As his friend Lanyon (Holmes Herbert) says in Mamoulian’s film, “it has conquered you”, and although the line “man is not truly one, but truly two” is used in both Stevenson’s original and Mamoulian’s film, it’s clear that one half of man can gain ascendancy over the other. Jekyll’s intention might have been to remove the bad so that the good can thrive (an idea which could have had fresh resonance in 1931, by which time many audiences would have been familiar with ideas of psychoanalysis), but as in so many horror movies, a perhaps well-motivated experiment has terrible results.
Some of the film’s horror is overt. Much is less so. For example, in an early scene there’s something decidedly unnerving about the way that Mary, a young girl who’s a patient of Jekyll’s, walks toward the camera even though there is nothing supernatural or even narratively unpleasant about the story at this point. Extreme close-ups on Jekyll’s and Muriel’s eyes are similarly effective.
The atmosphere is heightened throughout by the German Expressionist feel of the exteriors created by art director Hans Dreier, and by frequent references to duality, as when Jekyll says to his fiancée Muriel (Rose Hobart) not about Hyde, but about his love for her “it frightens me… you’ve opened a gate for me into another world.” This duality even extends to the film’s structure. For example, the scenes where Hyde promises to leave Ivy and where Jekyll breaks off his engagement to Muriel parallel one another. Hyde tauntingly tells Ivy he might only get as far as the door before looking back at her tears; Jekyll does exactly that with Muriel. Hyde is visibly in a hurry all the time; Jekyll is criticised by Muriel’s father for being “too flighty, too impatient”. One scholar (George E. Turner) has counted the number of scenes featuring either Jekyll or Hyde, and they are almost exactly equal (110 Jekylls and 108 Hydes).
Adding to the discomfiture, at several points Mamoulian puts the audience in a voyeuristic position just as Jekyll himself is a kind of voyeur of Hyde’s depredations, and indeed the movie’s opening has justly achieved fame in this respect. We’re given Jekyll’s point of view in an elliptical, eye-shaped frame; we first see him in a mirror (just as he’ll first see Hyde in a mirror) putting on his smart evening clothes—preparing himself to be seen the way that polite society expects him to be seen. A little later, we implicitly share Jekyll’s prurient point of view when Ivy starts to undress in front of him, too.
Though March in his two forms necessarily dominates the film, and won the ‘Best Actor’ Academy Award for it, other performers contribute much as well. Neither Hobart’s Muriel nor her military-officer father, played by Halliwell Hobbes, are the cardboard cutouts they would be in many movies, and Edgar Norton is especially memorable as Poole, Jekyll’s butler. But the one who shines most of all, and can even match Mr Hyde in their scenes together, is Hopkins as Ivy; a versatile actress who was nominated for an Oscar a few years later, she came to prominence as a result of her role in Jekyll and Hyde, and understandably so. Her fear is all too real, both in her apartment with Hyde and in a later scene where she visits Jekyll and (not knowing his secret) pleads with him to help her.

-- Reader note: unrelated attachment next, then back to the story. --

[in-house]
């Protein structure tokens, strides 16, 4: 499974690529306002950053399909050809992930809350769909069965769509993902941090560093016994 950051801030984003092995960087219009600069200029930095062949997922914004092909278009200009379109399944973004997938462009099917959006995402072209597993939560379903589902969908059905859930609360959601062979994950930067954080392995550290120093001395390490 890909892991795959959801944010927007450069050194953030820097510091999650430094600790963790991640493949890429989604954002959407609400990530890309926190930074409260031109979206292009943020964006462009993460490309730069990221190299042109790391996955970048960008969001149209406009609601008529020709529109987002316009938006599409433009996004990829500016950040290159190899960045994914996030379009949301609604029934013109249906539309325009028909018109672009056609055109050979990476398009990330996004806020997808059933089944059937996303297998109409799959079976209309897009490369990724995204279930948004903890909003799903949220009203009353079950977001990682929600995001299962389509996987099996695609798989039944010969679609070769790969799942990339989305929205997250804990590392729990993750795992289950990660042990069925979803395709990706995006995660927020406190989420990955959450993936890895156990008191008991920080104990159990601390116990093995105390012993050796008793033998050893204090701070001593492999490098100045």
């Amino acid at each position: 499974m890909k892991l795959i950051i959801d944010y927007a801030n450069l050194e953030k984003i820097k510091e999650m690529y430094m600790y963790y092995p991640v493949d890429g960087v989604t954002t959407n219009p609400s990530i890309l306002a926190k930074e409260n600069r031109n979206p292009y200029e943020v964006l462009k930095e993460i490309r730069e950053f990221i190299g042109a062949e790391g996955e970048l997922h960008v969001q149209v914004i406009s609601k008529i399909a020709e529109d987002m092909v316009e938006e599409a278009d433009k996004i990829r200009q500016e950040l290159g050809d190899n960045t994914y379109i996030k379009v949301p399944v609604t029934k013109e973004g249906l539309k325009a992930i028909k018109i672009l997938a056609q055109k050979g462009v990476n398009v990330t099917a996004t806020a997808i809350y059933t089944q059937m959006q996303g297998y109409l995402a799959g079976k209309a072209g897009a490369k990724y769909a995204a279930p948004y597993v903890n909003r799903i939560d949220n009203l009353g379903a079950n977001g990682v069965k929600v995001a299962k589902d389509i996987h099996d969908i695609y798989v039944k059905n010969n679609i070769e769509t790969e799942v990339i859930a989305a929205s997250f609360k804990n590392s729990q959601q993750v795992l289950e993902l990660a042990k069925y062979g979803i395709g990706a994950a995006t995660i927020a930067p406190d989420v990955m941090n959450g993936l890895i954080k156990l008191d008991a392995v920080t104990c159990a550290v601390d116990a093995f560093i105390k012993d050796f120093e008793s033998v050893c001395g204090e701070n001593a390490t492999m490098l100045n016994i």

Dr. Jekyll and Mr. Hyde benefited greatly from the still-patchy enforcement in 1931 of the Hays Code, a form of studio self-regulation which later in the 1930s would have made much of it unacceptable. For example, Ivy is obviously a prostitute, and an exchange between Jekyll and Lanyon outside her home is as clear a reference to casual sex as it could be without using the actual words. Unsurprisingly, several minutes were cut from it for reissue in 1935. The story continued to be revisited by filmmakers over the decades that followed—the next major version was in 1941 with Spencer Tracy in the title role and Ingrid Bergman as Ivy—and it also suffered many of the indignities to which legendary horror characters were routinely subjected in the mid-century, with Abbott and Costello inevitably meeting Jekyll and Hyde in 1953, and Dr. Jekyll and Sister Hyde appearing in 1971. Not all adaptations were crass, as some consider Jean Renoir’s French TV version Le Testament du Docteur Cordelier (1959) to be the best of all.
Still, it’s difficult to imagine Mamoulian’s film ever being eclipsed. It feels dated in only a few respects—maybe overdoing the use of dissolves and particularly wipes, for example—and excessive in a few others, like the bubbling cauldron in Jekyll’s lab. But it’s worth remembering that some horror clichés, like Jekyll playing a pipe organ, were not clichés at the time. And in any case the great achievement of this Jekyll and Hyde lies simply in being horrifying. Everything that’s most important in it—March’s performance, the production design, the key scenes of Hyde’s viciousness—retains a genuine ability to shock and disquiet that’s exceptional for a film almost a century old. If much vintage horror is now appreciated for its nostalgia (or camp) value, Mamoulian’s Jekyll and Hyde still succeeds in doing exactly what it set out to do in 1931.
USA | 1931 | 98 MINUTES | 1.20:1 | BLACK & WHITE | ENGLISH
director: Rouben Mamoulian.
writers: Samuel Hoffenstein & Percy Heath (based on the novella by Robert Louis Stevenson).
starring: Fredric March, Miriam Hopkins, Rose Hobart & Holmes Herbert.